Featured Research

from universities, journals, and other organizations

Scrap 'unwinnable' drugs war and divert funds into curbing global antibiotic misuse, experts say

Date:
February 20, 2013
Source:
BMJ-British Medical Journal
Summary:
Governments around the world should stop squandering resources fighting an "unwinnable war" against illegal drugs, such as cocaine and heroin. Instead, they should use the cash to curb antibiotic misuse, which poses a far more serious threat to human health, claims a leading ethicist.

Governments around the world should stop squandering resources fighting an "unwinnable war" against illegal drugs, such as cocaine and heroin. Instead, they should use the cash to curb antibiotic misuse, which poses a far more serious threat to human health, claims a leading ethicist in the Journal of Medical Ethics.

Related Articles


Dr Jonny Anomaly, of Duke University, Durham in North Carolina, USA, says that concerted collective action is needed to tackle the excessive and casual prescribing of antibiotics, which has led to a worrying rise in resistance to these medicines.

"Government action is both more appropriate and more likely to be effective in regulating antibiotics than it is in criminalising narcotics," he writes.

Dr Anomaly says the arguments put forward for continuing to plough resources into the war on illegal drugs, such as the need to curb the related violence and social harms, should, of course, be taken seriously.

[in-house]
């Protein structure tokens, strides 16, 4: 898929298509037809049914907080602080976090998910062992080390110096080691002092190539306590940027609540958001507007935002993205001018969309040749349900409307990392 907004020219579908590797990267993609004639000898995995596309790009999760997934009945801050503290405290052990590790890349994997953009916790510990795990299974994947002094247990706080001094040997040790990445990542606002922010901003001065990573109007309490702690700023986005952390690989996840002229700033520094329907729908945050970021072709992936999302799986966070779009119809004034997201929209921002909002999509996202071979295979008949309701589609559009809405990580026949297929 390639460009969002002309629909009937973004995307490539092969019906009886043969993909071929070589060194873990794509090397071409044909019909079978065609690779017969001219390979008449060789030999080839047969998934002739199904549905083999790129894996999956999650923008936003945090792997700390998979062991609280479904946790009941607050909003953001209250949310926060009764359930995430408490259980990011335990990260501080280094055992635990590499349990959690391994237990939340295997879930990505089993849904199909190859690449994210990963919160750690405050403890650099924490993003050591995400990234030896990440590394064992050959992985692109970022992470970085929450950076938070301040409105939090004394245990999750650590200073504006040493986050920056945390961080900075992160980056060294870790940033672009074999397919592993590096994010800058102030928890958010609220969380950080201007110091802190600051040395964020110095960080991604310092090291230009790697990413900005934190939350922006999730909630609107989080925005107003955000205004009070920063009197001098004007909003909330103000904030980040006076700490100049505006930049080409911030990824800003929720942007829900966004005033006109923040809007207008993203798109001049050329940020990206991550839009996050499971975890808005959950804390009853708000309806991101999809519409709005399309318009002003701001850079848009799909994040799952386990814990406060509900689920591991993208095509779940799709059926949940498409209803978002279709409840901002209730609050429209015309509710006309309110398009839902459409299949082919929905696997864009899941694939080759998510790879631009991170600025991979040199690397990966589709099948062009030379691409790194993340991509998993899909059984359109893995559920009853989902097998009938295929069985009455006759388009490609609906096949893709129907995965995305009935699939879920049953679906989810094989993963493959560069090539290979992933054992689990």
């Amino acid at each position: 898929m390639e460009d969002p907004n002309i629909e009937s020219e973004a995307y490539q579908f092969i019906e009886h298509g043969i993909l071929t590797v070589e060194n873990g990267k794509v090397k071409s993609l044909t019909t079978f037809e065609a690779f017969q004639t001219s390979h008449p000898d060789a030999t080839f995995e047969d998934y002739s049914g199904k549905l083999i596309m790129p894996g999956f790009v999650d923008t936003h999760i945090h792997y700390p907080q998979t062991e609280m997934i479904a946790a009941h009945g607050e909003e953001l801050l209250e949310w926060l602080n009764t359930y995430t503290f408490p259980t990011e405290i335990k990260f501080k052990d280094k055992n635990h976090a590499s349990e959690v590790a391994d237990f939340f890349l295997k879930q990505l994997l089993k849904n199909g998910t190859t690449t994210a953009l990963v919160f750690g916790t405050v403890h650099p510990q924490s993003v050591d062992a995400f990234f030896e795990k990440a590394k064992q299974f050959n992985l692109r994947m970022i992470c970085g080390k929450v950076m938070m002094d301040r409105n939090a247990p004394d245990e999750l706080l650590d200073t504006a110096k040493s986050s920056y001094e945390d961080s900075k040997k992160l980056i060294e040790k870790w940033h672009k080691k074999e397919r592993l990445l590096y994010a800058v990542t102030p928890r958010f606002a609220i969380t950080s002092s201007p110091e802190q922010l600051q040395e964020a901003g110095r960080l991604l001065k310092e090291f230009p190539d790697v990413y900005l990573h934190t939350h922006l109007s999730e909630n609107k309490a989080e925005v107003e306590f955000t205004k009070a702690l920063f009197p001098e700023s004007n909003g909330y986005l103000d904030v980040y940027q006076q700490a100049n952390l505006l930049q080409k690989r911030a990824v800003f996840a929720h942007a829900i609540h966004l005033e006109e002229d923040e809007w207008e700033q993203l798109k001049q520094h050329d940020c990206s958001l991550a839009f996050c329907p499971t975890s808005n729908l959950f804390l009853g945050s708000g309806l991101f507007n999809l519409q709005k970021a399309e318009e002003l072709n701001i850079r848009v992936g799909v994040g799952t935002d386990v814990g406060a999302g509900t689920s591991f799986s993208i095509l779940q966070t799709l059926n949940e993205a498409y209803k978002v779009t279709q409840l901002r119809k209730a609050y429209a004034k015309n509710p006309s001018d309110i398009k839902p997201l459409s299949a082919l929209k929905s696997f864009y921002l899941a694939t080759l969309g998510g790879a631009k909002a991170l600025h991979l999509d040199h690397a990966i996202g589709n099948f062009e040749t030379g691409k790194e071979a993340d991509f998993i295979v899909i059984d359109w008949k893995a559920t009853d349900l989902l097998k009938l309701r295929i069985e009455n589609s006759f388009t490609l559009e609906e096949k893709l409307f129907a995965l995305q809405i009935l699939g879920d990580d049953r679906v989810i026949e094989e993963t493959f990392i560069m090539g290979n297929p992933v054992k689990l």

But he contends that "most of the violence and crime associated with narcotics is caused by laws that prohibit drug use, rather than drug use itself." And the argument that stimulant drugs increase violent tendencies is not based on strong evidence, he says.

He accepts that a drug habit takes its toll on friends and family, but argues that this does not justify treating this behaviour as a crime.

And while supporters of tough action on illegal drugs fear that the absence of harsh penalties will simply make it easier to get hold of them, Dr Anomaly points to the evidence in Portugal -- the only country that has decriminalised recreational drug use.

This "suggests that consumption has not significantly increased for most drugs, and has actually declined for some…greater accessibility does not necessarily lead to more drug use by either adults or children," he writes.

At the very least antibiotic resistant infections have the power to harm others and make illness more costly to treat, and they can often kill, he warns.